November 30, 2013 in Washington Voices

Community garden wheat ground into flour for EV schools

By The Spokesman-Review
Colin Mulvany photoBuy this photo

East Valley School District Superintendent John Glenewinkel, right, helps Summer Romney and Liam Nowles unload 400 pounds of flour at the district’s warehouse on Tuesday. Wheat from the East Valley Community Garden was ground into flour for use in school lunches.
(Full-size photo)

In August, about 1 acre of wheat was harvested from the East Valley Farm and Community Garden. On Tuesday, that wheat came back to the district in the form of 400 pounds of low-gluten flour to be used in the school kitchens.

“It makes their baking products really wonderful,” said Lynette Romney, the farm coordinator.

The project was done with the help of Shepherd’s Grain, a local farmer co-op, which took the 800 or 900 pounds of grain that came from that acre and ground it into flour. Each of the seven district kitchens will get a 50-pound bag.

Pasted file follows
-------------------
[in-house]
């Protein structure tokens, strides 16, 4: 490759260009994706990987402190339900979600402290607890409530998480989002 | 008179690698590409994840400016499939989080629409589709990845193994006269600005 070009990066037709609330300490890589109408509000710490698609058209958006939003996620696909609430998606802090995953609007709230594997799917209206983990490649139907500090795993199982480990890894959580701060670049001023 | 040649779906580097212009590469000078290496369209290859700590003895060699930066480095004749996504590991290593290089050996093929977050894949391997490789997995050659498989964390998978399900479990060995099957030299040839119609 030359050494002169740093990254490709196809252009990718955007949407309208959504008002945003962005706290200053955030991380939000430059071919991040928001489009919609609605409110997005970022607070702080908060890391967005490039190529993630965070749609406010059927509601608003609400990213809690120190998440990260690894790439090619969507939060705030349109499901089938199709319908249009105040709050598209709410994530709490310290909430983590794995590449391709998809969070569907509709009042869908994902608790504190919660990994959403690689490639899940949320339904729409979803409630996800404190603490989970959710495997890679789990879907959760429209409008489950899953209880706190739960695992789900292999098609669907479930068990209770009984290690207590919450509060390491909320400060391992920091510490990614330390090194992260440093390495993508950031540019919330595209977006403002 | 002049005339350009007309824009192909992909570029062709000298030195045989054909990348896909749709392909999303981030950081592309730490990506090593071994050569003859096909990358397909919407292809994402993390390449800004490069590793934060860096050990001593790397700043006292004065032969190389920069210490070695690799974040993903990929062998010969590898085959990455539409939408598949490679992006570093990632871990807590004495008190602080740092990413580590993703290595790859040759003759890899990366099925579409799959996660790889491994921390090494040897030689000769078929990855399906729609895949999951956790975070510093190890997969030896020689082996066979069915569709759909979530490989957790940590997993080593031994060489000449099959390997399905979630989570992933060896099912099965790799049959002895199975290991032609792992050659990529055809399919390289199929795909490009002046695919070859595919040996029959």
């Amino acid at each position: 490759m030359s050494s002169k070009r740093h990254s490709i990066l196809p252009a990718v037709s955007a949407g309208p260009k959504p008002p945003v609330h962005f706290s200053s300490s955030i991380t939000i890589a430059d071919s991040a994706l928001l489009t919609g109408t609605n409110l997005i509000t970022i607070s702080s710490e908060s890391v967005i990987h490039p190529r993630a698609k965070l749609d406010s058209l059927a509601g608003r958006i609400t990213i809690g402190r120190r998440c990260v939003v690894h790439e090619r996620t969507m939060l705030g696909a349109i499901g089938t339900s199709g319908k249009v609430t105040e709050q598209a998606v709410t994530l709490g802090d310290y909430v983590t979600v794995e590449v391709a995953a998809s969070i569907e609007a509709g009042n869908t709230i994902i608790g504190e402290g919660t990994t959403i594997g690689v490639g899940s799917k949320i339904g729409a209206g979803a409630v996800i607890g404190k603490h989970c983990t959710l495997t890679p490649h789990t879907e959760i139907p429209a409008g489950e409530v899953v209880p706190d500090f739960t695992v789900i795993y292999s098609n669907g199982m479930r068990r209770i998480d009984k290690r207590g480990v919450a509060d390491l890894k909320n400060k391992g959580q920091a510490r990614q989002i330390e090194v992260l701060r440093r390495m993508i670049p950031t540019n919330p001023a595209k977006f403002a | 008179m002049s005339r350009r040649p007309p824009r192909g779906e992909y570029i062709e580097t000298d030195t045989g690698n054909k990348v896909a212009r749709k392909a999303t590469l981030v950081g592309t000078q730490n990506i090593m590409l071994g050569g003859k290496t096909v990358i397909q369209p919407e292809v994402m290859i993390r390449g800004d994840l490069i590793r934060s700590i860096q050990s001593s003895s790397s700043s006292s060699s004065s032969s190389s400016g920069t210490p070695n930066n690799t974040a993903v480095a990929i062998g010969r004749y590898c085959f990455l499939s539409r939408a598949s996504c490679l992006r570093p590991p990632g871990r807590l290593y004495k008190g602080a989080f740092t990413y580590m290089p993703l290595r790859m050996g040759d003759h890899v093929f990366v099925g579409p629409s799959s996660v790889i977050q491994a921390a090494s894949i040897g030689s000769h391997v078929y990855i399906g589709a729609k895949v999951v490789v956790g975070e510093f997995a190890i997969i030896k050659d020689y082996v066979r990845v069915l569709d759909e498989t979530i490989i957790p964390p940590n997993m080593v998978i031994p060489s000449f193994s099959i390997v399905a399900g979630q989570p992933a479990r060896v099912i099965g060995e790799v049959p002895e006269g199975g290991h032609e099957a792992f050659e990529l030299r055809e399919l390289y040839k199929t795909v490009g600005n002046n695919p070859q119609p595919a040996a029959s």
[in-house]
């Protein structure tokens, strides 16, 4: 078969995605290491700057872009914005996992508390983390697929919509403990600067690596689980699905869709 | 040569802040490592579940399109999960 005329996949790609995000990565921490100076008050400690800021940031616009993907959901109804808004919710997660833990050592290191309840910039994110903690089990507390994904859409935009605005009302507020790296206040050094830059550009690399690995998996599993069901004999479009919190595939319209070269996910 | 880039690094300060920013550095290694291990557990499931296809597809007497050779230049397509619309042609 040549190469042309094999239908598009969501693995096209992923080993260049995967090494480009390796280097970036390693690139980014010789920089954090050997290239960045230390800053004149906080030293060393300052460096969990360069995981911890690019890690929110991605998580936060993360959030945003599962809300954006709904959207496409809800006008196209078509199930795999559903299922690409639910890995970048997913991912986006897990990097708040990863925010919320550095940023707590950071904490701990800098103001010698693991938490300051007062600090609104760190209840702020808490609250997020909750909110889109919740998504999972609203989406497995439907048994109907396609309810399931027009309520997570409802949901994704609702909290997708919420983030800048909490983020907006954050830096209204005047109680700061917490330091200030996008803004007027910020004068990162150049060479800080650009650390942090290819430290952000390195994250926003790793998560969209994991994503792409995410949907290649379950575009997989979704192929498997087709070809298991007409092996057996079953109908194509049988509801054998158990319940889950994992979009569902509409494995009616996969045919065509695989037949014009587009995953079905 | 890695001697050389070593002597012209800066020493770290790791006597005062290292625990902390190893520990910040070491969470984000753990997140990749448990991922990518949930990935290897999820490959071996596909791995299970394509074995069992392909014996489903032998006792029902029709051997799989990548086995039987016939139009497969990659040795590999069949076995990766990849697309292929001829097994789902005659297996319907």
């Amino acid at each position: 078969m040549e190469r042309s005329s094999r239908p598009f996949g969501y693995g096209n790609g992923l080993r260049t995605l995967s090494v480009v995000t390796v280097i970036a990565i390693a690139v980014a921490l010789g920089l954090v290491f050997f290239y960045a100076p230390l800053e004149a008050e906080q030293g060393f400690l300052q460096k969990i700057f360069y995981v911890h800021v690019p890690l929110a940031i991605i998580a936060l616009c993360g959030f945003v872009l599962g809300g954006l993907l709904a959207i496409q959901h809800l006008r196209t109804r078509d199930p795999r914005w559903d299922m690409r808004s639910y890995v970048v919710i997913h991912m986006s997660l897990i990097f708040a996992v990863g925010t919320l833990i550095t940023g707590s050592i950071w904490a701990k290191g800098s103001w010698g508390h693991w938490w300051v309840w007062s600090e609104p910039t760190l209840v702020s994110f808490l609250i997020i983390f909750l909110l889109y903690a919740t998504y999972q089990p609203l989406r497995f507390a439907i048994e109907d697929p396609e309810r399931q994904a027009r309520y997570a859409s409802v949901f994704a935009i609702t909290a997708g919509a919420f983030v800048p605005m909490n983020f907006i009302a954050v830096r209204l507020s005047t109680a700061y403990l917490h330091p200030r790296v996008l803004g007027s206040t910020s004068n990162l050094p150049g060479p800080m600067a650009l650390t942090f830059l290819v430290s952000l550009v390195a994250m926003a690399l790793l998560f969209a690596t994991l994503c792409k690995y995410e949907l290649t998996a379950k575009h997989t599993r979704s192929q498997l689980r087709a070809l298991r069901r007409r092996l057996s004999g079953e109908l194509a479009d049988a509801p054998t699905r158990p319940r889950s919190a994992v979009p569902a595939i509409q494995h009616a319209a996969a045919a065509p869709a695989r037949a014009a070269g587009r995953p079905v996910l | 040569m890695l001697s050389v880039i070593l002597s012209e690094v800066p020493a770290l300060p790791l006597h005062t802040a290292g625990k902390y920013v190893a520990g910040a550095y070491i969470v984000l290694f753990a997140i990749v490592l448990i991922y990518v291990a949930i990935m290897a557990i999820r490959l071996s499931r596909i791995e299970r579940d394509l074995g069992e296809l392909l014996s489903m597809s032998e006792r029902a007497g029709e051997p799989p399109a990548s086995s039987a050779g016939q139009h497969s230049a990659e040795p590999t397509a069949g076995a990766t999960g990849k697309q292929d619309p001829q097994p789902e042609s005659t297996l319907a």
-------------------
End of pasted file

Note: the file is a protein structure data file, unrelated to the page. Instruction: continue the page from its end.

Superintendent John Glenewinkel said the flour won’t save the district a lot of money, but the project isn’t so much about that.

“It’s about the connection to kids, where the food they eat comes from,” he said.

Romney said the district has kernels of grain stored from the first season of the garden four seasons ago, but this is the first time she has been able to turn grain into flour. Last year’s crop wasn’t good enough for processing.

“This year it was great,” she said.

Nutrition services director Jennifer Witting said the kitchens are now making some meals from scratch and are hoping to move completely to scratch in the coming years. The garden helps them with that.

“The kitchens love to get the vegetables,” Witting said.

She said when the flour is used in a school lunch it will be noted on the menu.

“I know it will go fast,” she said.

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